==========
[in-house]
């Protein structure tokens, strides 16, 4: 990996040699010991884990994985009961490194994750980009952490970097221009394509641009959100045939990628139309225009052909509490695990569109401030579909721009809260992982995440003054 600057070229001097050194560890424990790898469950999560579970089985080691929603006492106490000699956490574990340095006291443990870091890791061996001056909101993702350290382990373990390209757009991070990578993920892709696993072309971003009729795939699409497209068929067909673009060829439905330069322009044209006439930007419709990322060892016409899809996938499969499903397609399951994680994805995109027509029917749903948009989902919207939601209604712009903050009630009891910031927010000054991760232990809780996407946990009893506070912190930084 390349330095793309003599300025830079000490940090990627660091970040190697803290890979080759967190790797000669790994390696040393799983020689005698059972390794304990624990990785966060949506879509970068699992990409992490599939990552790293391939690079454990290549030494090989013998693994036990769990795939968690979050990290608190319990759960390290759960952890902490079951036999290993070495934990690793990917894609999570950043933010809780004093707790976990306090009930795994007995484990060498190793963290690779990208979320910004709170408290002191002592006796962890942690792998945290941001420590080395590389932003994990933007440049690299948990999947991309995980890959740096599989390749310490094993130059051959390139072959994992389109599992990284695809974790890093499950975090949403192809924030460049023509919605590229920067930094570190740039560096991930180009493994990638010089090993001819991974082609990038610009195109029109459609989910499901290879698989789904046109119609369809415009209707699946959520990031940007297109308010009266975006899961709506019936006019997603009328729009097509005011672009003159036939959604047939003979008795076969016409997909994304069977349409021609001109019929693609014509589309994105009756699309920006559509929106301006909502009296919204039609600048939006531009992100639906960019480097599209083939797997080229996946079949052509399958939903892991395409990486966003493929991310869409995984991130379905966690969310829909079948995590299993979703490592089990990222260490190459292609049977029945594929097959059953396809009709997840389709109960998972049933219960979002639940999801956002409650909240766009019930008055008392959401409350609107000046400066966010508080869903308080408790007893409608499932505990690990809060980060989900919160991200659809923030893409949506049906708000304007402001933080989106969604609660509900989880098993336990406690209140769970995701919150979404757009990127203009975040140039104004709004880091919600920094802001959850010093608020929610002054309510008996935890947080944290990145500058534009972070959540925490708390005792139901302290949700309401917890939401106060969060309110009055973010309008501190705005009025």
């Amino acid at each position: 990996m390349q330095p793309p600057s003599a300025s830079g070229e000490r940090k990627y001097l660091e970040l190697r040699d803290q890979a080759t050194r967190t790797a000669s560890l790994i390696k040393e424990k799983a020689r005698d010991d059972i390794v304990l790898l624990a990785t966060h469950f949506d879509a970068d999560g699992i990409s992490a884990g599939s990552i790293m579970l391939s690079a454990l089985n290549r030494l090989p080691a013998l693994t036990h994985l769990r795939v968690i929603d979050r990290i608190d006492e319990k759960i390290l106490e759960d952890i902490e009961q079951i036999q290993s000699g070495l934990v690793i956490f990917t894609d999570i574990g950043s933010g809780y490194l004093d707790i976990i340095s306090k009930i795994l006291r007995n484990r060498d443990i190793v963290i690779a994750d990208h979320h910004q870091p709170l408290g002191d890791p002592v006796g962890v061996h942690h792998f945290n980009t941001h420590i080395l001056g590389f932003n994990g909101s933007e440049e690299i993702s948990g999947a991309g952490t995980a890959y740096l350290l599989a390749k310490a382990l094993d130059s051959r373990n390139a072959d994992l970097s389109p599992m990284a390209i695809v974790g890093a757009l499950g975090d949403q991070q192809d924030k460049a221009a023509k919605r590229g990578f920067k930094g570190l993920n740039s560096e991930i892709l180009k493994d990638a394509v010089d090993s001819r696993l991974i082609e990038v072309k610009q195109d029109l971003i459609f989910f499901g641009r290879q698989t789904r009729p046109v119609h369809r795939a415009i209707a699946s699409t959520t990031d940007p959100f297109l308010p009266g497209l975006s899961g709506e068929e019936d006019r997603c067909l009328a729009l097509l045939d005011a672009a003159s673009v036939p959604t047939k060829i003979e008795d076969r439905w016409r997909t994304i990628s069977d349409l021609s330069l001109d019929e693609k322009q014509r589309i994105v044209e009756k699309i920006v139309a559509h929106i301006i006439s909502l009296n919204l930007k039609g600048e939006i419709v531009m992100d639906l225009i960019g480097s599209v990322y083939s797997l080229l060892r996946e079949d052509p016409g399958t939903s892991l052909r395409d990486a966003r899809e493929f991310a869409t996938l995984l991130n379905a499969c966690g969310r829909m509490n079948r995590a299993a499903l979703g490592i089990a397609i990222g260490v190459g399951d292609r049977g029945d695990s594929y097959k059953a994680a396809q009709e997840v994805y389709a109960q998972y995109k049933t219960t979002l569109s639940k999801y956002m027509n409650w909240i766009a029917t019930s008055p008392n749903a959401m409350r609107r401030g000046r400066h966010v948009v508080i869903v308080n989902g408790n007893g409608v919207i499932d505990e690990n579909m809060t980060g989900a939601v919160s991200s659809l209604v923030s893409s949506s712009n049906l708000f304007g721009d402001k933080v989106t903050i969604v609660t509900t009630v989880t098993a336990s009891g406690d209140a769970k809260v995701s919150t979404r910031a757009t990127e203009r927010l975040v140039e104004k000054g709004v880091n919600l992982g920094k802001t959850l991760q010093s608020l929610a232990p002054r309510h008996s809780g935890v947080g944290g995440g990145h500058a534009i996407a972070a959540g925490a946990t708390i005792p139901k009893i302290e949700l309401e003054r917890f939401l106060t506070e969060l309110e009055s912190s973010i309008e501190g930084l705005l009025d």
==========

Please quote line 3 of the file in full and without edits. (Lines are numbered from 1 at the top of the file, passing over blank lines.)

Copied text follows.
């Amino acid at each position: 990996m390349q330095p793309p600057s003599a300025s830079g070229e000490r940090k990627y001097l660091e970040l190697r040699d803290q890979a080759t050194r967190t790797a000669s560890l790994i390696k040393e424990k799983a020689r005698d010991d059972i390794v304990l790898l624990a990785t966060h469950f949506d879509a970068d999560g699992i990409s992490a884990g599939s990552i790293m579970l391939s690079a454990l089985n290549r030494l090989p080691a013998l693994t036990h994985l769990r795939v968690i929603d979050r990290i608190d006492e319990k759960i390290l106490e759960d952890i902490e009961q079951i036999q290993s000699g070495l934990v690793i956490f990917t894609d999570i574990g950043s933010g809780y490194l004093d707790i976990i340095s306090k009930i795994l006291r007995n484990r060498d443990i190793v963290i690779a994750d990208h979320h910004q870091p709170l408290g002191d890791p002592v006796g962890v061996h942690h792998f945290n980009t941001h420590i080395l001056g590389f932003n994990g909101s933007e440049e690299i993702s948990g999947a991309g952490t995980a890959y740096l350290l599989a390749k310490a382990l094993d130059s051959r373990n390139a072959d994992l970097s389109p599992m990284a390209i695809v974790g890093a757009l499950g975090d949403q991070q192809d924030k460049a221009a023509k919605r590229g990578f920067k930094g570190l993920n740039s560096e991930i892709l180009k493994d990638a394509v010089d090993s001819r696993l991974i082609e990038v072309k610009q195109d029109l971003i459609f989910f499901g641009r290879q698989t789904r009729p046109v119609h369809r795939a415009i209707a699946s699409t959520t990031d940007p959100f297109l308010p009266g497209l975006s899961g709506e068929e019936d006019r997603c067909l009328a729009l097509l045939d005011a672009a003159s673009v036939p959604t047939k060829i003979e008795d076969r439905w016409r997909t994304i990628s069977d349409l021609s330069l001109d019929e693609k322009q014509r589309i994105v044209e009756k699309i920006v139309a559509h929106i301006i006439s909502l009296n919204l930007k039609g600048e939006i419709v531009m992100d639906l225009i960019g480097s599209v990322y083939s797997l080229l060892r996946e079949d052509p016409g399958t939903s892991l052909r395409d990486a966003r899809e493929f991310a869409t996938l995984l991130n379905a499969c966690g969310r829909m509490n079948r995590a299993a499903l979703g490592i089990a397609i990222g260490v190459g399951d292609r049977g029945d695990s594929y097959k059953a994680a396809q009709e997840v994805y389709a109960q998972y995109k049933t219960t979002l569109s639940k999801y956002m027509n409650w909240i766009a029917t019930s008055p008392n749903a959401m409350r609107r401030g000046r400066h966010v948009v508080i869903v308080n989902g408790n007893g409608v919207i499932d505990e690990n579909m809060t980060g989900a939601v919160s991200s659809l209604v923030s893409s949506s712009n049906l708000f304007g721009d402001k933080v989106t903050i969604v609660t509900t009630v989880t098993a336990s009891g406690d209140a769970k809260v995701s919150t979404r910031a757009t990127e203009r927010l975040v140039e104004k000054g709004v880091n919600l992982g920094k802001t959850l991760q010093s608020l929610a232990p002054r309510h008996s809780g935890v947080g944290g995440g990145h500058a534009i996407a972070a959540g925490a946990t708390i005792p139901k009893i302290e949700l309401e003054r917890f939401l106060t506070e969060l309110e009055s912190s973010i309008e501190g930084l705005l009025d």